If you live in Boston and call 911, you’ll probably be connected to the police department’s Emergency 9-1-1 Center. They’ll ask your name, your location, and why you’re calling, and then assign the response to Boston police, fire, or emergency medical services.

Usually, it’s the police who end up responding: data released a few years ago showed the BPD answering 70 to 80 percent of the two to three thousand 911 calls placed every day.

But now, as an array of police practices receive intense scrutiny, Boston City Councilor Michelle Wu thinks it’s time to for the city to shift away from this approach.

“So much of our 911 calls that get assigned to police end up being calls that are not best suited to someone with a law enforcement background,” Wu said.

“Even our officers have remarked that more and more of their calls, crisis response calls, are for a mental health issue or substance abuse issue, when that’s not in their wheelhouse.”

For example, think of someone overdosing, or having a nervous breakdown. While these situations can be resolved with police providing the required assistance, they can also turn adversarial, or even lethal.

Wu and two other councilors, Lydia Edwards and Julia Mejia, want Boston to create a fourth type of first responder. They envision these individuals handling a large number of the emergency calls currently assigned to the BPD, but with a different range of expertise, and without carrying a gun.

“If you were to call 911 it would go to a dispatcher, just as it does now,” Wu said. “But instead of just being sent to either fire, EMS or police, there would be another category for this nonviolent crisis response, which includes mental health, where there might be a need for a social-work or substance-abuse background."

The new class of first responders could also respond to situations like traffic crashes, Wu added.

While this would represent a big change to the city of Boston’s M.O., it wouldn’t be unprecedented. A handful of other cities have done something similar, including New Orleans and Eugene, Oregon.

Closer to home, another major Massachusetts city — Worcester — experimented with unarmed “police service aides” in the 1970s.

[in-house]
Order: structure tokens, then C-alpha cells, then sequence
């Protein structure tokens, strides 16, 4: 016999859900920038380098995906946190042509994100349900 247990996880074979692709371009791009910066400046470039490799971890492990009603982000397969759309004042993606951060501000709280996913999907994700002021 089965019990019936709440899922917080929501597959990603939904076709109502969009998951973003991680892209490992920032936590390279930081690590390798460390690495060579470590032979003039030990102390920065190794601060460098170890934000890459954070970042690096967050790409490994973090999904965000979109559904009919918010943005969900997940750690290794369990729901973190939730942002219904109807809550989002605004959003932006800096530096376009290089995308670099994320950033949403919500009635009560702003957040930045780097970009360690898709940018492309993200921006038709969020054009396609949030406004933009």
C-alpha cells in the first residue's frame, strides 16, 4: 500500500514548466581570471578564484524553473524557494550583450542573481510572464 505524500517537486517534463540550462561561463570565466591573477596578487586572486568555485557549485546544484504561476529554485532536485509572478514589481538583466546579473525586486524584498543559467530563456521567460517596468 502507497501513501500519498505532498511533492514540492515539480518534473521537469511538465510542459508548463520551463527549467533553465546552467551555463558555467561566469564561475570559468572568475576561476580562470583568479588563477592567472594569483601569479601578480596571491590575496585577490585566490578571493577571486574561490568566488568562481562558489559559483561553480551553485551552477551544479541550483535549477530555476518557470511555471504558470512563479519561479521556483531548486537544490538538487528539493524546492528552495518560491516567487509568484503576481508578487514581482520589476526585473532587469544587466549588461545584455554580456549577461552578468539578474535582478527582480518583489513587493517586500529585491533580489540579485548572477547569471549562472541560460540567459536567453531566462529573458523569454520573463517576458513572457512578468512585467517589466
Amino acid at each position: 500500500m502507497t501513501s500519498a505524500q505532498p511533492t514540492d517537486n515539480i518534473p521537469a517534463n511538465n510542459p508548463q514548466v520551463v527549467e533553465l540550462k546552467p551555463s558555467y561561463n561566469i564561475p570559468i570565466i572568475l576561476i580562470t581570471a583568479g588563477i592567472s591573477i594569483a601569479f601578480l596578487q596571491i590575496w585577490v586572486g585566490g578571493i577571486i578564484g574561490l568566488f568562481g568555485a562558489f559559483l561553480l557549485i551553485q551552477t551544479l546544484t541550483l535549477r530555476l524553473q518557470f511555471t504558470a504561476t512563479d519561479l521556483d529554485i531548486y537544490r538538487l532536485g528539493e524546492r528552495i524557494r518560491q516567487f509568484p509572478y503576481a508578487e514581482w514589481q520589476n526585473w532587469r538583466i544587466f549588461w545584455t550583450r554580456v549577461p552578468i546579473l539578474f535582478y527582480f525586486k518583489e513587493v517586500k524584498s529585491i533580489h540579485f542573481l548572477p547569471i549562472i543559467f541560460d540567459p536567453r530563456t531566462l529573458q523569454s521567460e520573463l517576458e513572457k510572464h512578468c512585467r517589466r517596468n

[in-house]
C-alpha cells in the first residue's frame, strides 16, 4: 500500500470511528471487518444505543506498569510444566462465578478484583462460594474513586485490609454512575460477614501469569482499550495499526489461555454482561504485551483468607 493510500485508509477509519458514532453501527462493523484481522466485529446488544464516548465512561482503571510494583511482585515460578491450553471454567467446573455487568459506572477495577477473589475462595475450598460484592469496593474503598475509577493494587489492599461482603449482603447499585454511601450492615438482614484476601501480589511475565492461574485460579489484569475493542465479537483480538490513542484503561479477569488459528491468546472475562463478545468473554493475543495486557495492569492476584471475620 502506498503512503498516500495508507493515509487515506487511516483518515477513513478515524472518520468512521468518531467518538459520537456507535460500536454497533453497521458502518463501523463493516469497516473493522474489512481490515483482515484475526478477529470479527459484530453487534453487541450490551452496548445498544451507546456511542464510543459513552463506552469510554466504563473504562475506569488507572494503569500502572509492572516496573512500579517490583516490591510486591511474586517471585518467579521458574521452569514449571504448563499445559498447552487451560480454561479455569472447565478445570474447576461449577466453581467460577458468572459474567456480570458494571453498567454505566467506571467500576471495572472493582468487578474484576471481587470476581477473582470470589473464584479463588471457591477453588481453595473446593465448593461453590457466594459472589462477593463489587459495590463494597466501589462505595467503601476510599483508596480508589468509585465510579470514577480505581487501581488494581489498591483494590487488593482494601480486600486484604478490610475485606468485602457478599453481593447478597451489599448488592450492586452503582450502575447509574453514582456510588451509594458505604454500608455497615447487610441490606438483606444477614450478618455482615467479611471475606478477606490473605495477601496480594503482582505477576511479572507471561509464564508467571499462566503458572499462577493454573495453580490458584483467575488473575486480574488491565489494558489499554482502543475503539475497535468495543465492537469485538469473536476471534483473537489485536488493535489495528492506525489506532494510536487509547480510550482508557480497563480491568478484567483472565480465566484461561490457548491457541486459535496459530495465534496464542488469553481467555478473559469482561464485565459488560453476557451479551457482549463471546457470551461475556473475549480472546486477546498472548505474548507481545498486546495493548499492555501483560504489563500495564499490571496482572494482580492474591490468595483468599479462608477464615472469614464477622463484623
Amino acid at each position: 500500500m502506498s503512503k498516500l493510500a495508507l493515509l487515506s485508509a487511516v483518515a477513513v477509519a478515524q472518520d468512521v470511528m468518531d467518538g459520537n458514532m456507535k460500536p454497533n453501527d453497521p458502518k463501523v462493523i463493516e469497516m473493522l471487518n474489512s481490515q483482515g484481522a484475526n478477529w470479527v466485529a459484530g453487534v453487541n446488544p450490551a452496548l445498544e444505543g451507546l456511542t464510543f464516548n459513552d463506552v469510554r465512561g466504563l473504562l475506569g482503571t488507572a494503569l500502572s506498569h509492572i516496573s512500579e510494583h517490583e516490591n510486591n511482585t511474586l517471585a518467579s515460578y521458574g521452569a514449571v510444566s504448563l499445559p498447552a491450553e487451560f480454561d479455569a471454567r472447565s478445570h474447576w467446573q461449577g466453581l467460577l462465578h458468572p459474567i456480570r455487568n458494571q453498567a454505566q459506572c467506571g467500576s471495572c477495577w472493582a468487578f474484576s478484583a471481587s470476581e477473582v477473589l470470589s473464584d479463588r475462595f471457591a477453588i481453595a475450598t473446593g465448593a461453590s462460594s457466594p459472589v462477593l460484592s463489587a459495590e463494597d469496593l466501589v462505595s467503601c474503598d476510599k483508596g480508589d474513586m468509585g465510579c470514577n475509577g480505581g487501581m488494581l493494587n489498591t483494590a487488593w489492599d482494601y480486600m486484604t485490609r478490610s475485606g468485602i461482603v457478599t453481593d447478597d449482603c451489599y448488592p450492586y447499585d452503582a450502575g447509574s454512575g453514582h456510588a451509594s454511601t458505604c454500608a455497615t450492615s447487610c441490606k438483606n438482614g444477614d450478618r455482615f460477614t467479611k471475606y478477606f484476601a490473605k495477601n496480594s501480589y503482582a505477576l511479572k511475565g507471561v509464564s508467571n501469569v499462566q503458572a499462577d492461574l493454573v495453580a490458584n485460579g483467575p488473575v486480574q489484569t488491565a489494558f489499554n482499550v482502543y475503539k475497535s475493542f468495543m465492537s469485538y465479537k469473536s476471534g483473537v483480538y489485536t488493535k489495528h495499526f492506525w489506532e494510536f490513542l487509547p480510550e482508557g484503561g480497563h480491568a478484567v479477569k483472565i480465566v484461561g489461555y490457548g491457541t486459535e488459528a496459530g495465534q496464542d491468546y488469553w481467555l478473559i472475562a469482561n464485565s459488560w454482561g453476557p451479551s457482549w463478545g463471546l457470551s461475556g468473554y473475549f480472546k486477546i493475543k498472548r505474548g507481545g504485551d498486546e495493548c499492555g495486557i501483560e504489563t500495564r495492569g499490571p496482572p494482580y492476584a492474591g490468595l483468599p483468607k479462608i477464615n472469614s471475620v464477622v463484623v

In 1978, an analysis by James M. Tien and Richard C. Larson, published in the Journal of Criminal Justice, said that by freeing up Worcester police officers to respond to more serious situations, the service-aide program had “substantially decreased targeted crime levels.”

“You should really focus on things you do best, or you were trained for," Tien said in a recent interview.

The analysis also found the public was just as satisfied dealing with aides as with officers, and that a majority of both patrol officers (69 percent) and detectives (86 percent) thought the service-aide program was a good idea.

Larson said recently that the tumult of the 1960s helped pave the way for Worcester’s reforms, and that our current moment could do something similar.

“Right now, we’re at point in United States where initiatives like police service aides and related innovations are ripe for looking at and analyzing, seriously and in all dimensions,” he said.

But Larson also cites a potential barrier to change: if aides can do some of the work police officers do, officers might see them as a threat.

Consequently, he suggests making working as a service aide the first step toward becoming a full-fledged officer.

“One pathway would be to have all entrances into police department via the service-aides mechanism,” Larson said. “Then the police union’s not going to view this as taking away [their] jobs."

Tien agrees, and says a framework of this sort would ultimately lead to a more well-rounded police force.

“The training [for police] has to be more general training than shooting guns,” he said.

In Boston, though, that’s not the way Wu and other would-be reformers currently want to proceed.

“Particularly from communities of color, for decades and generations, community leaders have said our current public system is not delivering safety for all,” Wu said. “And so it makes a difference where the reporting chains go up to.

“I think, here there’s a clear desire to see separation from law enforcement.”

In Worcester, the police-service-aide experiment ended by the early 1990s. The exact reasons for its demise are unclear. But in 1978, when the program was still going strong, Tien and Larson noted friction between aides who wanted to do more and officers who wanted them to do less.

There is “a growing feeling in the police union,” they wrote, “that aides may be infringing on police tasks.”